empowerment is one of the fundamental areas in the transformation of our
society. We have since 1994 witnessed the increasing proportion of women in
national and provincial legislatures. To date, 42% of all parliamentarians were
women at the time, still eight percentage points short of the 50% target.
percentage of women in legislative bodies has improved from 38.4% in 2011 to
41.2% in 2015. The Gender Inequality Index reflects gender-based inequalities
in three dimensions improved from 0.462 to 0.394 representing a 14.7% progress.
However, women still make up a large percentage of
the poor; particularly in rural areas. The NDP takes gender – along with race
and geographic location – into account, proposing a range of measures to
advance women’s equality. In summary, the recommendations in the NDP are as
employment should be expanded to provide work for the unemployed, with specific
focus on youth and women.
transformation of the economy should involve the active participation and
empowerment of women.
cultural, religious and educational barriers to women entering the job market
should be addressed. Concrete measures should be put in place and the results
should be evaluated overtime. Access to safe drinking water, electricity and
quality early childhood education, for example, could free women from doing
unpaid work and help them seek jobs.
2030, people living in South Africa should have no fear of crime, Women,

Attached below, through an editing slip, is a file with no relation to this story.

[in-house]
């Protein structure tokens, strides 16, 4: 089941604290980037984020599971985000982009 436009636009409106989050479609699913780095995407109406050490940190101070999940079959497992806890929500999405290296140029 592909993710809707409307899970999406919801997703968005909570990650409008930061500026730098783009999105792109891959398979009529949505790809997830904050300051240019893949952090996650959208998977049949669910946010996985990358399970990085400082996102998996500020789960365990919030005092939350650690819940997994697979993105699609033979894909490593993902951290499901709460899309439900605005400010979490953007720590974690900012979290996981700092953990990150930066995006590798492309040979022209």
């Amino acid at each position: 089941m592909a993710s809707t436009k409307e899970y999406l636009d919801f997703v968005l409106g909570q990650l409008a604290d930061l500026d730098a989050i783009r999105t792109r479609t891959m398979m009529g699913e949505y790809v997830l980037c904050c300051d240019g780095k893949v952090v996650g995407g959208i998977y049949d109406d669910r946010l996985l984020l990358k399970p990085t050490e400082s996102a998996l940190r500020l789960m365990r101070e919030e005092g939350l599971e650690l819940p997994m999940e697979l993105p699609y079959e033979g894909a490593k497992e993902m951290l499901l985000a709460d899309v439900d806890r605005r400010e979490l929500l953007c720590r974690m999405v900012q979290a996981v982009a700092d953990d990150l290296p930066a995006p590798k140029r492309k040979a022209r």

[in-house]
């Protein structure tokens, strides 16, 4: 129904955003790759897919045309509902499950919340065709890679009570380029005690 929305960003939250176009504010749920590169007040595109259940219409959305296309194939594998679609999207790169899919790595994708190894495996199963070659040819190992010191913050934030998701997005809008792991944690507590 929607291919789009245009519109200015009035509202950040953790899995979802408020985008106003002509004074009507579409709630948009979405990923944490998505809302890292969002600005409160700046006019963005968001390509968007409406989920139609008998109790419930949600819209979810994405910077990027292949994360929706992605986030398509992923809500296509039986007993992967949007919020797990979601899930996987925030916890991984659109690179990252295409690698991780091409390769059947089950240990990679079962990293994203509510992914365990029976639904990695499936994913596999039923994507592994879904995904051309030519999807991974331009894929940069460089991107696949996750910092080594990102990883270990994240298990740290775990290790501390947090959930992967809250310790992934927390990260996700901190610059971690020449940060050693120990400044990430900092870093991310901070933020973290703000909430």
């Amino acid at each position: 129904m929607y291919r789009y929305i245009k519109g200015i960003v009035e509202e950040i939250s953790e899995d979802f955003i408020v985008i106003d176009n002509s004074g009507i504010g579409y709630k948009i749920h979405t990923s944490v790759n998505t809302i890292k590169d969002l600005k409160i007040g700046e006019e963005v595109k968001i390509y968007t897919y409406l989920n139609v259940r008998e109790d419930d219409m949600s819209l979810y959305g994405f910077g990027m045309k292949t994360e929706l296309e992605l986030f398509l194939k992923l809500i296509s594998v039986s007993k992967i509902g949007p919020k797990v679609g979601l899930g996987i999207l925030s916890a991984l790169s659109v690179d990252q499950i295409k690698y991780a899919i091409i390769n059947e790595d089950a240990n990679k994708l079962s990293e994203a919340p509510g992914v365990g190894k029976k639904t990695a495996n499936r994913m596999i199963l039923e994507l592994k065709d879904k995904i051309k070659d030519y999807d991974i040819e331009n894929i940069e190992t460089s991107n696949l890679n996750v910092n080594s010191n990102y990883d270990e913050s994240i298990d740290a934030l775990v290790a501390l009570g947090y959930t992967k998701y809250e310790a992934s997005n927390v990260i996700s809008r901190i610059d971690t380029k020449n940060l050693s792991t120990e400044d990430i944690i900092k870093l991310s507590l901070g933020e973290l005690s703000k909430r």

children and those who are vulnerable should feel protected.
of tenure should be created for communal farmers, especially women.
of antiretroviral treatment to all HIV-positive persons requiring such drugs
should be expanded, alongside treatment of high-risk HIV-negative persons.
Effective microbicides should be offered routinely to all women 16 years and
• The country needs sustained campaigns that focus on
changing attitudes and behaviour in relation to racist, homophobic and xenophobic
tendencies. It needs to strengthen existing campaigns for non-racialism and
gender equity, and against gender violence.
• The Commission for Gender Equality and the Ministry of
Women should develop joint targets, indicators and timelines for monitoring and
evaluating progress towards gender equality. These must be realistic, and
should be accomplished through proper gender mainstreaming in departments. The
government must address gaps and weaknesses in legislation.
government should include more women at representative level, as well as in
shaping budgetary priorities. Women are frequently marginalised in local
politics and excluded from decision-making processes. Women’s participation in
integrated development planning is uneven.
• All vulnerable groups including women, children, rural
communities, gay and lesbian people and African immigrants should enjoy equal
protection and their vulnerability should be addressed through effective and
coordinated responses by the police, business, community and civil society (see
chapter 12 for details).
• The fostering of Constitutional values though schools
and the media should help create a tolerant and gender-sensitive South Africa.
These institutions should empower people to challenge prejudice and
• Social, cultural, religious and educational barriers
for women to enter the job market should be addressed. Concrete measures should
be put in place to address these barriers and the results should be evaluated
over time. Improved access to safe drinking water, electricity and quality
early childhood education, could reduce the burden of domestic work and so make
it easier for women to seek job opportunities.
SOME ACHIEVEMENTS OF THE NDP